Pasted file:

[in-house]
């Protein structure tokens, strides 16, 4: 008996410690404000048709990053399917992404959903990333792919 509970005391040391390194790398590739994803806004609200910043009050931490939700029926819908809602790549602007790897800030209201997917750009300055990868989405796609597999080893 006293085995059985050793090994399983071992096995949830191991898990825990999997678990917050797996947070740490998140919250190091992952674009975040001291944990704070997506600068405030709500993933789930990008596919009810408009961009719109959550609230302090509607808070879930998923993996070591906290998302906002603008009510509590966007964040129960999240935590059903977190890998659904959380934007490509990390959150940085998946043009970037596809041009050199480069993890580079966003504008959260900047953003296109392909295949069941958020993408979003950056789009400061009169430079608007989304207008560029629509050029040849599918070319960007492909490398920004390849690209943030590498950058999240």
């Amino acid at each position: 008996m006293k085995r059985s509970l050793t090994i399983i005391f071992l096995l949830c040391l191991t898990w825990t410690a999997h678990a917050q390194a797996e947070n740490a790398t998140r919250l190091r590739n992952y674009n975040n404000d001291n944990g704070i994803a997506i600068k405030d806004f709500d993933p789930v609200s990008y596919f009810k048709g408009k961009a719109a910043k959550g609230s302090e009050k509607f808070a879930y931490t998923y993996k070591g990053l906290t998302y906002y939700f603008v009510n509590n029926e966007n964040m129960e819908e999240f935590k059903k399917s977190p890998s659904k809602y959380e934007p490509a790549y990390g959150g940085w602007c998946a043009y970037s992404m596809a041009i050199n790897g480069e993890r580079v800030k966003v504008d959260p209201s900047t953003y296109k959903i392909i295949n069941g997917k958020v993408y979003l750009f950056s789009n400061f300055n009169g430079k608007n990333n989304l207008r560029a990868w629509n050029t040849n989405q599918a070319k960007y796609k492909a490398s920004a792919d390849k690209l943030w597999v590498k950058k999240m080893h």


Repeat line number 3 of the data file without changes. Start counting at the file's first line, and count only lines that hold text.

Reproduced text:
């Amino acid at each position: 008996m006293k085995r059985s509970l050793t090994i399983i005391f071992l096995l949830c040391l191991t898990w825990t410690a999997h678990a917050q390194a797996e947070n740490a790398t998140r919250l190091r590739n992952y674009n975040n404000d001291n944990g704070i994803a997506i600068k405030d806004f709500d993933p789930v609200s990008y596919f009810k048709g408009k961009a719109a910043k959550g609230s302090e009050k509607f808070a879930y931490t998923y993996k070591g990053l906290t998302y906002y939700f603008v009510n509590n029926e966007n964040m129960e819908e999240f935590k059903k399917s977190p890998s659904k809602y959380e934007p490509a790549y990390g959150g940085w602007c998946a043009y970037s992404m596809a041009i050199n790897g480069e993890r580079v800030k966003v504008d959260p209201s900047t953003y296109k959903i392909i295949n069941g997917k958020v993408y979003l750009f950056s789009n400061f300055n009169g430079k608007n990333n989304l207008r560029a990868w629509n050029t040849n989405q599918a070319k960007y796609k492909a490398s920004a792919d390849k690209l943030w597999v590498k950058k999240m080893h």